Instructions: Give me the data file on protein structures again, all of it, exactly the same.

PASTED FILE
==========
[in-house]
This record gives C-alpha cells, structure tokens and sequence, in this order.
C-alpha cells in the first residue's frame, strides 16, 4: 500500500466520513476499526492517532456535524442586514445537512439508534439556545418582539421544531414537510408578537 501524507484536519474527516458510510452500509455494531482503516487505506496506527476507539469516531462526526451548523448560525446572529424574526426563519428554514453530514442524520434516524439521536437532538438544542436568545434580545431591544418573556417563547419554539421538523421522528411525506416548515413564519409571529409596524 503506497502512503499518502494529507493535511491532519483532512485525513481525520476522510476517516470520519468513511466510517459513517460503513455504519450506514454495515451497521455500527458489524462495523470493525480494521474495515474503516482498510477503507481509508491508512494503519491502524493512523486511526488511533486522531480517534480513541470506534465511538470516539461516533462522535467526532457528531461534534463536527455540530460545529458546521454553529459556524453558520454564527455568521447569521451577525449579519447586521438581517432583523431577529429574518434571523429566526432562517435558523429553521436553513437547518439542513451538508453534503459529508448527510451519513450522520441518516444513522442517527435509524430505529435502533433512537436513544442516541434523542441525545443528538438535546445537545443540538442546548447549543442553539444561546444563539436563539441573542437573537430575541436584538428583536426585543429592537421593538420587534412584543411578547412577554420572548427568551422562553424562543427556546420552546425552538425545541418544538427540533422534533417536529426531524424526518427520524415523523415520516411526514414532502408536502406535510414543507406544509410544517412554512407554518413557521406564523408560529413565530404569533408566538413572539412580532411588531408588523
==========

[in-house]
This record gives C-alpha cells, structure tokens and sequence, in this order.
C-alpha cells in the first residue's frame, strides 16, 4: 500500500466520513476499526492517532456535524442586514445537512439508534439556545418582539421544531414537510408578537 501524507484536519474527516458510510452500509455494531482503516487505506496506527476507539469516531462526526451548523448560525446572529424574526426563519428554514453530514442524520434516524439521536437532538438544542436568545434580545431591544418573556417563547419554539421538523421522528411525506416548515413564519409571529409596524 503506497502512503499518502494529507493535511491532519483532512485525513481525520476522510476517516470520519468513511466510517459513517460503513455504519450506514454495515451497521455500527458489524462495523470493525480494521474495515474503516482498510477503507481509508491508512494503519491502524493512523486511526488511533486522531480517534480513541470506534465511538470516539461516533462522535467526532457528531461534534463536527455540530460545529458546521454553529459556524453558520454564527455568521447569521451577525449579519447586521438581517432583523431577529429574518434571523429566526432562517435558523429553521436553513437547518439542513451538508453534503459529508448527510451519513450522520441518516444513522442517527435509524430505529435502533433512537436513544442516541434523542441525545443528538438535546445537545443540538442546548447549543442553539444561546444563539436563539441573542437573537430575541436584538428583536426585543429592537421593538420587534412584543411578547412577554420572548427568551422562553424562543427556546420552546425552538425545541418544538427540533422534533417536529426531524424526518427520524415523523415520516411526514414532502408536502406535510414543507406544509410544517412554512407554518413557521406564523408560529413565530404569533408566538413572539412580532411588531408588523